Former Louisiana State Police leader’s lack of info in Ronald Greene case frustrates lawmakers

“I cringed to sit in here, constantly hearing you say ‘I didn’t read this’ and ‘I didn’t read that’”

By: - March 15, 2022 7:28 pm

Former State Police Superintendent Kevin Reeves testifies before the legislative committee investigating the circumstances surrounding Ronald Greene’s death. (JC Canicosa/Louisiana Illuminator)

A bipartisan committee of state lawmakers spent nearly three hours Tuesday pressing the former superintendent of Louisiana State Police about what he knew about the May 2019 death of Ronald Greene, a Black motorist, in the custody of troopers after a vehicle pursuit in north Louisiana.

Col. Kevin Reeves retired in October 2020 with numerous questions about Greene’s still unanswered. Body camera video from the incident had not yet been released, with State Police saying the matter was still under investigation. The footage would show that troopers kicked, dragged, beat and shot Greene with their stun guns on the side of a highway near Monroe.     

There was “no effort, to my knowledge, to cover up or mislead anyone about the events surrounding Ronald Greene,” Reeves told members of the House committee tasked with investigating allegations of a coverup.

Greene died after what was initially described to Gov. John Bel Edwards in a text message as a “lengthy, violent struggle” between troopers and an unnamed individual. State Police initially claimed Greene succumbed from injuries in the car wreck that ended the chase. An autopsy the FBI ordered attributed Greene’s cause of death to the police violence.


When Reeves was asked if Greene had died because of injuries from the car crash, he said the crash “was definitely a contributing factor” and that he hadn’t seen the FBI’s autopsy report.

Lawmakers grilled Reeves after he claimed to not be aware of State Police statements and other evidence surrounding the incident.

Rep. Jason Hughes, D-New Orleans, told Reeves that “it seems like you were just grossly disengaged” as State Police superintendent.

“I cringed to sit in here, constantly hearing you say ‘I didn’t read this’ and ‘I didn’t read that,’” Hughes said to Reeves.

Rep. Richard Nelson, R-Mandeville, a member of the investigative committee, said to Reeves “it seems like you’re kind of putting on blinders” to statements and video evidence of the Greene incident in order to plead ignorance on the record.

When the committee’s chairman, Rep. Tanner Magee, R-Houma, asked Reeves about the State Police’s initial explanation that Greene died from the crash and left out the violent struggle afterwards, Reeves said he didn’t see the statement.

Reeves later said he read a State Police detective’s report on the incident that included the police’s initial statement. Magee called out Reeves for contradicting himself.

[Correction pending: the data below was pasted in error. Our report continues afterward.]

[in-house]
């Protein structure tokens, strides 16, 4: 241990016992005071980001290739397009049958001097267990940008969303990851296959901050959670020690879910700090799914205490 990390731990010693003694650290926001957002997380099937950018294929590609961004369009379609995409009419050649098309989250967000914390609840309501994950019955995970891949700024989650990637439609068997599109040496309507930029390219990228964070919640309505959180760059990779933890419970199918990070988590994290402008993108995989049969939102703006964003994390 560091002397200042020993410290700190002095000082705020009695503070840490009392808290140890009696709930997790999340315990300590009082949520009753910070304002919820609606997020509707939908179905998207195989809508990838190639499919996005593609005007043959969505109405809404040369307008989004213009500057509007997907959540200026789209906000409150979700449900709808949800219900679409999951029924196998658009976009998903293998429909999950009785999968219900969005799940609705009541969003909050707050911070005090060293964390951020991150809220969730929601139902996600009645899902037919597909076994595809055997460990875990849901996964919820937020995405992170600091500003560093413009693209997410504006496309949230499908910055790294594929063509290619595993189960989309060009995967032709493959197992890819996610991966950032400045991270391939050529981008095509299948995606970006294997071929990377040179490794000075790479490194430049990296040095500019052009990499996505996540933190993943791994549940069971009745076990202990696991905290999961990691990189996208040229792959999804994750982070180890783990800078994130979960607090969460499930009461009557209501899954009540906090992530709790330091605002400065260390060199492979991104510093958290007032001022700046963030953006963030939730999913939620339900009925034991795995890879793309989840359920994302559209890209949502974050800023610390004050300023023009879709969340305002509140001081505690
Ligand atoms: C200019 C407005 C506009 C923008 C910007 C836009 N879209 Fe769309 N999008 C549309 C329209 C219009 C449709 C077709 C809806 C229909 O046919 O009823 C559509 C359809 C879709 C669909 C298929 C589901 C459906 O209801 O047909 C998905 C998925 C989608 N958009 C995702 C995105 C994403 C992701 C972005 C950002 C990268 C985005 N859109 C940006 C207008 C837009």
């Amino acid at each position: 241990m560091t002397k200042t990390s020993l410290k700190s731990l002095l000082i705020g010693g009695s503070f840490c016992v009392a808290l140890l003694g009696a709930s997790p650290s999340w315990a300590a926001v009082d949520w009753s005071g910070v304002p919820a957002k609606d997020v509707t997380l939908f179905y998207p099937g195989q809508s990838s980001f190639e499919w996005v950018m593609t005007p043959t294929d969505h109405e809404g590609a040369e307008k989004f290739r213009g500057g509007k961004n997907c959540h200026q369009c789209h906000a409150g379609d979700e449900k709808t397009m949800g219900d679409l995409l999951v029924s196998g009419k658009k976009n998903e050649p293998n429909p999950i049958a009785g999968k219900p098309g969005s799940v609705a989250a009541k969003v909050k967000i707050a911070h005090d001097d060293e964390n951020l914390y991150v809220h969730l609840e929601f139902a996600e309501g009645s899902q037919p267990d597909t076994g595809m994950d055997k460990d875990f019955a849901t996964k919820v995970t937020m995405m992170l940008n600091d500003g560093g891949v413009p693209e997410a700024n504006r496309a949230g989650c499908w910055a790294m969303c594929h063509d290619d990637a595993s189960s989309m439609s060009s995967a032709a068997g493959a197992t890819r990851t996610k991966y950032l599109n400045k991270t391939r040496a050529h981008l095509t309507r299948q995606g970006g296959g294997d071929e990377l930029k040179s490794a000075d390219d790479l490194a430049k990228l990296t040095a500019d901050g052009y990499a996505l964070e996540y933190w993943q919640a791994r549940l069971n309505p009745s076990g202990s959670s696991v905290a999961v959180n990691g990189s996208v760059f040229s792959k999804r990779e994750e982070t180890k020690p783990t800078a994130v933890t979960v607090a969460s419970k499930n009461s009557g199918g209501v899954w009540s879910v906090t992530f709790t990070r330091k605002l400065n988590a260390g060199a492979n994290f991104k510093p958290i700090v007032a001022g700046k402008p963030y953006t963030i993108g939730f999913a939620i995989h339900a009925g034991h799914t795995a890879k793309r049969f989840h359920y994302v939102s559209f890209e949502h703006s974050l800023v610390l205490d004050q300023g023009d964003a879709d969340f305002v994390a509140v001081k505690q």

“I’m having a hard time squaring what you just testified to,” Magee told Reeves.

When asked after the meeting about his exchange with Reeves, Magee said “that was disconcerting because, obviously, I want to take (Reeves) at his word … that he’s being honest with us. But it’s hard.”

“It didn’t add up,” Magee added.

Magee said it was “concerning” to hear Reeves’ testimony, which gave the lawmaker the impression the former State Police leader was disengaged with his subordinates and their supervisors when the Greene incident occurred. Magee added that he hopes to hear from current State Police Superintendent Lamar Davis to see if leadership in state police is still operating so hands-off.


Immediately after Reeves’ appearance, Greene’s mother, Mona Hardin, made an emotional statement to the committee. 

“This is in the state of Louisiana, this happened,” Hardin said, fighting through tears. “This really, really happened.”

“It’s awful that someone that’s been in such a high position could have so many ‘I don’t know’ responses,” she said. “It’s so disrespectful to the office they hold, these overpaid, well-dressed officials.”

House Speaker Clay Schexnayder, who formed the committee, introduced a resolution to grant the committee subpoena power

Currently, the committee can only invite witnesses to testify, but they are not compelled to appear. Subpoenas could also be used to obtain records relevant to their investigation.

During the meeting, Magee shut off the microphone of Reeves’ lawyer Lewis Unglesby and eventually forced him to leave the seat next to his client. Unglesby had interjected repeatedly to tell lawmakers to show Reeves respect after the chairman had told Unglesby he could only consult with his client and not address the committee. 

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JC Canicosa
JC Canicosa

JC Canicosa is an award-winning journalist at The Louisiana Illuminator. Canicosa has previous experience at Investigate-TV and The Loyola Maroon and earned a bachelor’s degree in journalism from Loyola University New Orleans. At Loyola, he was the senior staff writer at The Maroon and the president of the school's chapter of the Society of Professional Journalists. Off the clock, Canicosa enjoys playing basketball, watching movies and dabbling in comedy writing.